On 28th April 1968, the 1967 Abortion Act became law in England, Scotland, and Wales.
For the twelve years before the Act, abortion was the leading cause of maternal mortality in England and Wales. The first Confidential Enquiry into Maternal Deaths in 1952-54 reported 153 deaths from abortion, which was “procured .. by the woman herself in 58 instances.” The terminal event in 50% of illegal cases was sepsis but in 25% it was air embolus from “the injection under pressure of some fluid, nearly always soapy water, into the cervix or into the vagina.” The Report commented that most of the women were “mothers of families”. After 1968 maternal deaths from illegal abortion fell slowly but did not disappear until 1982.
This Saturday 28th April a different kind of organisation from the RCOG
will mark the Abortion Act becoming law: SPUC plan to hold a “kerbside protest” in cities across the UK, including Edinburgh.
The RCOG works to save the lives of both women and babies: SPUC tells lies.
No one would want the bad old days of death by illegal abortion to return. Whatever your personal view on abortion, it is a good thing any woman or girl who needs an abortion can have it legally and safely: and the decision as to whether she needs the abortion is between her and her doctors, no one else – it’s certainly not Andrew Lansley‘s right to decide for her. (Lansley recently interrupted the work of the Care Quality Commission to have them go on a prolife mission to inspect clinics that provide abortions.)
What SPUC (and other prolife organisations that have the ear of the Tory government in Westminister) claim to believe is that abortion can be prevented by telling teenagers not to have sex – the so-called “abstinence education” system.
Years of federally-funded trial in the US have proved that educating children about sex by offering chewed food in a glass of water and telling dubious stories about wolf-killing is no substitute for factual information about safe sex and contraception: the abortion and STD rate among teenagers went up whenever their only formal source of information about sex was an abstinence-only programme.
STUC have got just one idea: that the problems of teenage STDs, abortion, and pregnancy can all be solved by discouraging teenagers from using condoms or going on the Pill, telling appalling lies about abortion, and instructing teenagers they shouldn’t have sex till they’re married. (SPUC in 2011 campaigning to have teenagers told nothing about sex at all because if they’re not told, they won’t want to have sex. Right.)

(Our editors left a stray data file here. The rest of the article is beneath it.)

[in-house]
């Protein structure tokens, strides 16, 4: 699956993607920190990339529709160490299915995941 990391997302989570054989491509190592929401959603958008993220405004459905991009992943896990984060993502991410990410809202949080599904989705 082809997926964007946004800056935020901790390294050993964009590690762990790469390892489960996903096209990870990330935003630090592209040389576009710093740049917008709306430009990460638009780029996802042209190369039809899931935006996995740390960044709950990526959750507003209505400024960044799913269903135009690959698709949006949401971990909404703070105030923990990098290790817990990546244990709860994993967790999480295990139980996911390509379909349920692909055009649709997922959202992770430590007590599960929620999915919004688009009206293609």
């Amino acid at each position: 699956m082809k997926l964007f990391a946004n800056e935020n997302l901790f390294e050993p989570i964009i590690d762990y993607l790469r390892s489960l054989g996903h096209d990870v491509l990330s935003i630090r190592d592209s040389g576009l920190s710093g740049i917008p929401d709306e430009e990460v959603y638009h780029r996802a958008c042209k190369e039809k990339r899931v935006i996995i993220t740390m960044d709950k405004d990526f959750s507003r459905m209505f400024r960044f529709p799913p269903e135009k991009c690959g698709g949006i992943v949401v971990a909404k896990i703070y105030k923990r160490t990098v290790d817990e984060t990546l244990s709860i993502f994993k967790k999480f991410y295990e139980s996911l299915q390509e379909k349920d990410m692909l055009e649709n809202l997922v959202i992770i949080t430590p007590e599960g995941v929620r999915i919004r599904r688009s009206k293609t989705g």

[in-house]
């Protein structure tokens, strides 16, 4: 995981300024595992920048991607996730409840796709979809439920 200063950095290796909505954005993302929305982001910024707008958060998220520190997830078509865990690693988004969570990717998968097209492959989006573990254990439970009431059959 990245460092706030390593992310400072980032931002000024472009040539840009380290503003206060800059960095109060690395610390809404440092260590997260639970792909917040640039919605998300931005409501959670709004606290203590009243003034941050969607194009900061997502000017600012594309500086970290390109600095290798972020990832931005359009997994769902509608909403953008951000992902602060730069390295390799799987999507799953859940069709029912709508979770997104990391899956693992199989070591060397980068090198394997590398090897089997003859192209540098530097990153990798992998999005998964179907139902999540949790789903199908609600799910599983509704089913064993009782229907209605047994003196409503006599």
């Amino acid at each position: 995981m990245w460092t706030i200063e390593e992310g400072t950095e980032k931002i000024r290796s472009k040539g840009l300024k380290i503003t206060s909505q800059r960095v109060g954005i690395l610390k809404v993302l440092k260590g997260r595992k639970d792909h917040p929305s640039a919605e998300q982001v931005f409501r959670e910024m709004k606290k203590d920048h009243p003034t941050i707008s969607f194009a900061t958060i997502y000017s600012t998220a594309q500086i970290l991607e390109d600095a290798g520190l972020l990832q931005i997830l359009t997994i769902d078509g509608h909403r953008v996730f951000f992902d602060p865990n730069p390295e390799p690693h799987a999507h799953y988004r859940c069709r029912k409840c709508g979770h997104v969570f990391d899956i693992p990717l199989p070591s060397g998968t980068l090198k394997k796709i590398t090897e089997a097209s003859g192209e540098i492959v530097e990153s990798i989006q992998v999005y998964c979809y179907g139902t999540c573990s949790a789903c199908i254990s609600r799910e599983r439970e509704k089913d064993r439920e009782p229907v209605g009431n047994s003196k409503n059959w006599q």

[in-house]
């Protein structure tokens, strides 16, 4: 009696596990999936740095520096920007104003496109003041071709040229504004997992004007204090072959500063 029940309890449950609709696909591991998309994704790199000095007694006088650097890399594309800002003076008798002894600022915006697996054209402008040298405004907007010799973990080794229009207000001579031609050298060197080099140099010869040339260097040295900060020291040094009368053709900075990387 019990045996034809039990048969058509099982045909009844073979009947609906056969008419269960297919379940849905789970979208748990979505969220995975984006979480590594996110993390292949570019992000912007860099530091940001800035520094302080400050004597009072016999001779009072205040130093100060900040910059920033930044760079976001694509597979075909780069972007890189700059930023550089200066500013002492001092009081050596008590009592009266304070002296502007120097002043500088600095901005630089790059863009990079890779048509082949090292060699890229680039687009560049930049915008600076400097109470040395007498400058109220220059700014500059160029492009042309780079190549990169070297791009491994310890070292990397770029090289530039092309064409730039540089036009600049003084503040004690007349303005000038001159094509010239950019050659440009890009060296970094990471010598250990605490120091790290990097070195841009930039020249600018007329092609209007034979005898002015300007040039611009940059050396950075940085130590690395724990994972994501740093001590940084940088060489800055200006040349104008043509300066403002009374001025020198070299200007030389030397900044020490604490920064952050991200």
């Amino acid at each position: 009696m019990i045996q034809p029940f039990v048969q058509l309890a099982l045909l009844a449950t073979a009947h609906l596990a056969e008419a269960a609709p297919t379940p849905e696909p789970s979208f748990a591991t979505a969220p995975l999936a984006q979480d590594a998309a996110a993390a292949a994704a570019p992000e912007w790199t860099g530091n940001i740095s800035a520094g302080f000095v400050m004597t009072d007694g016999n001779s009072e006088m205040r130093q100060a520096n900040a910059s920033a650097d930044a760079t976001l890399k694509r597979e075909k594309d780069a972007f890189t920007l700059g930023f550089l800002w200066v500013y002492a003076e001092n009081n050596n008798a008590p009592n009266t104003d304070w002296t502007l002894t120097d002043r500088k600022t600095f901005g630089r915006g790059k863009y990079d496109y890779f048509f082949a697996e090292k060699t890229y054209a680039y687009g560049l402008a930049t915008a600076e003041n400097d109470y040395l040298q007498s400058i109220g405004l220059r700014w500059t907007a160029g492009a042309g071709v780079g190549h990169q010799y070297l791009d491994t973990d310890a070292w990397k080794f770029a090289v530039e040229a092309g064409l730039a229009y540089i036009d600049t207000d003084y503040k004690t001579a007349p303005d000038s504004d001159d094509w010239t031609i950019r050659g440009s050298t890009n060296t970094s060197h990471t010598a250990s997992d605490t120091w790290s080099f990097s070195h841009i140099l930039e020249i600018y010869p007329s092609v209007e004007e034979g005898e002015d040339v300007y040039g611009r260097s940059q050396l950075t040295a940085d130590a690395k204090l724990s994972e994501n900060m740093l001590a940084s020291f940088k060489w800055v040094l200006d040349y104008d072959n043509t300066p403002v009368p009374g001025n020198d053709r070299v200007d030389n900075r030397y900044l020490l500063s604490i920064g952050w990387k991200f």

Yes, that’ll work.
Cordelia: So does looking at guns really make girls wanna have sex? That’s scary.
Xander: Yeah, I guess.
Cordelia: Well, does looking at guns make you wanna have sex?
Xander: I’m 17. Looking at linoleum makes me wanna have sex. (Buffy the Vampire Slayer, 2.4 “Innocence”)
(In “Innocence”, Buffy has sex with her boyfriend, who dumps her afterwards and behaves cruelly towards her, telling her that it’s her fault for having sex with him. (Admittedly he does this, in BtVS, because he’s a centuries-old vampire who has just become soulless and evil.) SPUC’s resolution to this story is to instruct all teenagers to avoid sex because bad things happen: we don’t need to be vampire-slayers to say that a better resolution is to provide teenagers with trustworthy information and reliable support and affection.)
SPUC isn’t just an anti-abortion group. They wouldn’t be so problematic if they were. They tell very harmful lies about abortion, including claims that it “causes breast cancer”. They oppose abortion prevention. Even Christian AID, which could hardly be described as “pro-abortion”, has come under fire from SPUC because Christian AID supports preventing abortions, STDs, and unwanted pregnancies, all part of its primary mission against poverty and injustice: and while Christian AID won’t fund abortion provision, they also won’t condemn women for choosing abortion. That’s not acceptable to SPUC.
While SPUC talks largely about being against abortion, an organisation opposed to abortion would work to minimise the number of abortions. As the RCOG reminds us – and as practical evidence from Germany and the Netherlands shows -
Abortion numbers, however, rose steadily, helped by media “pill scares”, and reached 193,700 in 2006. The current British rates – 18.3/1000 in England and Wales and 12.4/1000 in Scotland – are similar to those in many Western European countries, but higher than those in Germany (7.6) and the Netherlands (6.5) and slightly lower than those in the USA (20.9) and Australia (19.7).
the way to prevent abortions is to prevent unwanted pregancies, and the way to do that is to provide good sex and relationships education and to encourage contraception use.
Whereas SPUC’s opposition to abortion prevention is clarified by their opposition to contraception – and the shakiness of their cause is illuminated by their opposition to clear, accurate, and honest information in schools and elsewhere.
To oppose this ugly organisation and their lies, join us on Saturday 28th April for 11am to 1pm in support of a woman’s right to make her own decisions about contraception, pregnancy, and abortion.
Update: My blogpost at the demo!
Basic common sense tells us that the best way to prevent abortion is to provide comprehensive sex education and access to contraception.
SPUC are against that.